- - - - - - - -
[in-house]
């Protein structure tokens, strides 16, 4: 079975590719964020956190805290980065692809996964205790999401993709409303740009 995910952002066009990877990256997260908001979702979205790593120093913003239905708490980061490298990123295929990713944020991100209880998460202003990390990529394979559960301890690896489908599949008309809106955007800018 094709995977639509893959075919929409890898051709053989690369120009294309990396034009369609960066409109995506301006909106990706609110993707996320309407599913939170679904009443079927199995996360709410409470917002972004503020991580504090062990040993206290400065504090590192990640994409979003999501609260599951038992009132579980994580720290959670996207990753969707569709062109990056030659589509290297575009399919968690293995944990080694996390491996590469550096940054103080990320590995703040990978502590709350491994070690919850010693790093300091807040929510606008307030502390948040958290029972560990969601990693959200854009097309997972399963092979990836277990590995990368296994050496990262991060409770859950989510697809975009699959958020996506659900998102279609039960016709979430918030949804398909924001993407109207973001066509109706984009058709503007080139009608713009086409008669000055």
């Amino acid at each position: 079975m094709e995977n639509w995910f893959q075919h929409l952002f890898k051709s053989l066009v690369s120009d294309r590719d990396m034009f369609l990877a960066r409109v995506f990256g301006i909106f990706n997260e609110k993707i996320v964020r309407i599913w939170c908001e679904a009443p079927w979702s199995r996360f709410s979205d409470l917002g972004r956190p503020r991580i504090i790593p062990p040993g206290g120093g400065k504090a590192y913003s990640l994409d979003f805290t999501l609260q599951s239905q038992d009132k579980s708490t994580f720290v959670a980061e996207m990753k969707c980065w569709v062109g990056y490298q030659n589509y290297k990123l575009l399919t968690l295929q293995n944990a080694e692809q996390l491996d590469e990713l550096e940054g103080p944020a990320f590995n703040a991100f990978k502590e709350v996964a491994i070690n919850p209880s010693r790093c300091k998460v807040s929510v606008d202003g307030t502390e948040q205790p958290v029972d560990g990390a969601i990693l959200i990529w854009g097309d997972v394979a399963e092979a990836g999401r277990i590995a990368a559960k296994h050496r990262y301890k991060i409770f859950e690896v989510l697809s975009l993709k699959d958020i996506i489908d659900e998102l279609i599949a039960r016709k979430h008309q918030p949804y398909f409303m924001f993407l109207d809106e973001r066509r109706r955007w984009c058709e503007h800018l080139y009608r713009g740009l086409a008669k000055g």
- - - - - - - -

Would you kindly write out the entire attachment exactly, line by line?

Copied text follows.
[in-house]
């Protein structure tokens, strides 16, 4: 079975590719964020956190805290980065692809996964205790999401993709409303740009 995910952002066009990877990256997260908001979702979205790593120093913003239905708490980061490298990123295929990713944020991100209880998460202003990390990529394979559960301890690896489908599949008309809106955007800018 094709995977639509893959075919929409890898051709053989690369120009294309990396034009369609960066409109995506301006909106990706609110993707996320309407599913939170679904009443079927199995996360709410409470917002972004503020991580504090062990040993206290400065504090590192990640994409979003999501609260599951038992009132579980994580720290959670996207990753969707569709062109990056030659589509290297575009399919968690293995944990080694996390491996590469550096940054103080990320590995703040990978502590709350491994070690919850010693790093300091807040929510606008307030502390948040958290029972560990969601990693959200854009097309997972399963092979990836277990590995990368296994050496990262991060409770859950989510697809975009699959958020996506659900998102279609039960016709979430918030949804398909924001993407109207973001066509109706984009058709503007080139009608713009086409008669000055």
């Amino acid at each position: 079975m094709e995977n639509w995910f893959q075919h929409l952002f890898k051709s053989l066009v690369s120009d294309r590719d990396m034009f369609l990877a960066r409109v995506f990256g301006i909106f990706n997260e609110k993707i996320v964020r309407i599913w939170c908001e679904a009443p079927w979702s199995r996360f709410s979205d409470l917002g972004r956190p503020r991580i504090i790593p062990p040993g206290g120093g400065k504090a590192y913003s990640l994409d979003f805290t999501l609260q599951s239905q038992d009132k579980s708490t994580f720290v959670a980061e996207m990753k969707c980065w569709v062109g990056y490298q030659n589509y290297k990123l575009l399919t968690l295929q293995n944990a080694e692809q996390l491996d590469e990713l550096e940054g103080p944020a990320f590995n703040a991100f990978k502590e709350v996964a491994i070690n919850p209880s010693r790093c300091k998460v807040s929510v606008d202003g307030t502390e948040q205790p958290v029972d560990g990390a969601i990693l959200i990529w854009g097309d997972v394979a399963e092979a990836g999401r277990i590995a990368a559960k296994h050496r990262y301890k991060i409770f859950e690896v989510l697809s975009l993709k699959d958020i996506i489908d659900e998102l279609i599949a039960r016709k979430h008309q918030p949804y398909f409303m924001f993407l109207d809106e973001r066509r109706r955007w984009c058709e503007h800018l080139y009608r713009g740009l086409a008669k000055g």